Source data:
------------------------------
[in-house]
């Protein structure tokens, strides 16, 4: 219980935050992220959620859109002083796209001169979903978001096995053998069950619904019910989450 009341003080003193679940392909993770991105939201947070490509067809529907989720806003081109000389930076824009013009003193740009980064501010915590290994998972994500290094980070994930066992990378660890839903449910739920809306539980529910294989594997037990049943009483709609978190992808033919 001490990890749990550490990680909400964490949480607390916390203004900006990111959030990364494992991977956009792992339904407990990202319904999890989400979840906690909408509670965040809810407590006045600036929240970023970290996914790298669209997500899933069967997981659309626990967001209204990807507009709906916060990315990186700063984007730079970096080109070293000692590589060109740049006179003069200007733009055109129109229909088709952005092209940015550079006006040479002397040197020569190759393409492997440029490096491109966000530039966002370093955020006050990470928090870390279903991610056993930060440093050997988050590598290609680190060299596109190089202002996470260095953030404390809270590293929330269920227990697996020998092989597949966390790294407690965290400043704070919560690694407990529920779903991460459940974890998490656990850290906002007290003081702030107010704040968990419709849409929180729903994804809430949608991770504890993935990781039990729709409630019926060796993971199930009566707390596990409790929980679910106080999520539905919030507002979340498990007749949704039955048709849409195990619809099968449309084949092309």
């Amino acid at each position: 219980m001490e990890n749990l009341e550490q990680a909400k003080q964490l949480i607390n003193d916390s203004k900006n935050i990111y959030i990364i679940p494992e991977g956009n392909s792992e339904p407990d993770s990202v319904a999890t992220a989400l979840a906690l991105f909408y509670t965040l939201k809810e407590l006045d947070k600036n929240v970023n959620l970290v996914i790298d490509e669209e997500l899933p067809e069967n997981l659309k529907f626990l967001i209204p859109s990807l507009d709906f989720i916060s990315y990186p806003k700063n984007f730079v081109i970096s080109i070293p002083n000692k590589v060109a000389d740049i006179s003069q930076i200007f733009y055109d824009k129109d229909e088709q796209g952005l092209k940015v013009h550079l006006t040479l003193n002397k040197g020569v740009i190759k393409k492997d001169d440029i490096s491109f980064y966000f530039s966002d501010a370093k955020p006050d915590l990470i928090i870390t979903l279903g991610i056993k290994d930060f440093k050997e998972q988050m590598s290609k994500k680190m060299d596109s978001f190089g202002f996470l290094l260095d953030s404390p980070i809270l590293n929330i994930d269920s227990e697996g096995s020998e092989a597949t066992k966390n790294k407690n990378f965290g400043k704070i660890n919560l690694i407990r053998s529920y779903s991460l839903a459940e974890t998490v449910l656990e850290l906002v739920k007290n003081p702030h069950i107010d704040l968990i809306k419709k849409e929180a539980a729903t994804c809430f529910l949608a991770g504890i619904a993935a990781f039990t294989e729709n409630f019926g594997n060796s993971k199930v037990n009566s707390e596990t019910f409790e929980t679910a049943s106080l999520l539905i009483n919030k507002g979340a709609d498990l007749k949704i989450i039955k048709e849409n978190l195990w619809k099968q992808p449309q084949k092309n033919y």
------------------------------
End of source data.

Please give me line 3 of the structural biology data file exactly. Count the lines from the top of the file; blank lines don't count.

């Amino acid at each position: 219980m001490e990890n749990l009341e550490q990680a909400k003080q964490l949480i607390n003193d916390s203004k900006n935050i990111y959030i990364i679940p494992e991977g956009n392909s792992e339904p407990d993770s990202v319904a999890t992220a989400l979840a906690l991105f909408y509670t965040l939201k809810e407590l006045d947070k600036n929240v970023n959620l970290v996914i790298d490509e669209e997500l899933p067809e069967n997981l659309k529907f626990l967001i209204p859109s990807l507009d709906f989720i916060s990315y990186p806003k700063n984007f730079v081109i970096s080109i070293p002083n000692k590589v060109a000389d740049i006179s003069q930076i200007f733009y055109d824009k129109d229909e088709q796209g952005l092209k940015v013009h550079l006006t040479l003193n002397k040197g020569v740009i190759k393409k492997d001169d440029i490096s491109f980064y966000f530039s966002d501010a370093k955020p006050d915590l990470i928090i870390t979903l279903g991610i056993k290994d930060f440093k050997e998972q988050m590598s290609k994500k680190m060299d596109s978001f190089g202002f996470l290094l260095d953030s404390p980070i809270l590293n929330i994930d269920s227990e697996g096995s020998e092989a597949t066992k966390n790294k407690n990378f965290g400043k704070i660890n919560l690694i407990r053998s529920y779903s991460l839903a459940e974890t998490v449910l656990e850290l906002v739920k007290n003081p702030h069950i107010d704040l968990i809306k419709k849409e929180a539980a729903t994804c809430f529910l949608a991770g504890i619904a993935a990781f039990t294989e729709n409630f019926g594997n060796s993971k199930v037990n009566s707390e596990t019910f409790e929980t679910a049943s106080l999520l539905i009483n919030k507002g979340a709609d498990l007749k949704i989450i039955k048709e849409n978190l195990w619809k099968q992808p449309q084949k092309n033919y």